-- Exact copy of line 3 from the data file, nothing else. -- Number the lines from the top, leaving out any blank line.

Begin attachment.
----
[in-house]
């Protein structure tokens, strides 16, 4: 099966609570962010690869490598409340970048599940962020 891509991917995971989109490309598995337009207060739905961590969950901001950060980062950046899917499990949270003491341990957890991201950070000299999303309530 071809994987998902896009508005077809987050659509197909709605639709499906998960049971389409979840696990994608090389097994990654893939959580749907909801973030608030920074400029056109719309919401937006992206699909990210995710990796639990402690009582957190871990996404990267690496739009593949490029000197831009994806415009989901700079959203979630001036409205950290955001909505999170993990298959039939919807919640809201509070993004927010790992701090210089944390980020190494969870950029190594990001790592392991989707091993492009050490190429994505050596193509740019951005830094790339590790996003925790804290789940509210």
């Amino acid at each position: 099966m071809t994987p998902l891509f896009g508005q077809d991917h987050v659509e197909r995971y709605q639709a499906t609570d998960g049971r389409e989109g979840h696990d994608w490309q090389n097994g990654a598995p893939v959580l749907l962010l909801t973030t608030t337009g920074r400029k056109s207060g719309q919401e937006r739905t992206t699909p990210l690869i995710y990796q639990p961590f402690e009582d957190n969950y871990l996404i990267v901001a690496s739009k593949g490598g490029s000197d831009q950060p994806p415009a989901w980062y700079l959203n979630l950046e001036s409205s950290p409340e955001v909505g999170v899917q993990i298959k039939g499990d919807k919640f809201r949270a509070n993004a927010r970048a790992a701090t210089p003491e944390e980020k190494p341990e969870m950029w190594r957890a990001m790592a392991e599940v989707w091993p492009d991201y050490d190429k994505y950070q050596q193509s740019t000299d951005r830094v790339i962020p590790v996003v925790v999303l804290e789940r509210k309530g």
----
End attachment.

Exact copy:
């Amino acid at each position: 099966m071809t994987p998902l891509f896009g508005q077809d991917h987050v659509e197909r995971y709605q639709a499906t609570d998960g049971r389409e989109g979840h696990d994608w490309q090389n097994g990654a598995p893939v959580l749907l962010l909801t973030t608030t337009g920074r400029k056109s207060g719309q919401e937006r739905t992206t699909p990210l690869i995710y990796q639990p961590f402690e009582d957190n969950y871990l996404i990267v901001a690496s739009k593949g490598g490029s000197d831009q950060p994806p415009a989901w980062y700079l959203n979630l950046e001036s409205s950290p409340e955001v909505g999170v899917q993990i298959k039939g499990d919807k919640f809201r949270a509070n993004a927010r970048a790992a701090t210089p003491e944390e980020k190494p341990e969870m950029w190594r957890a990001m790592a392991e599940v989707w091993p492009d991201y050490d190429k994505y950070q050596q193509s740019t000299d951005r830094v790339i962020p590790v996003v925790v999303l804290e789940r509210k309530g």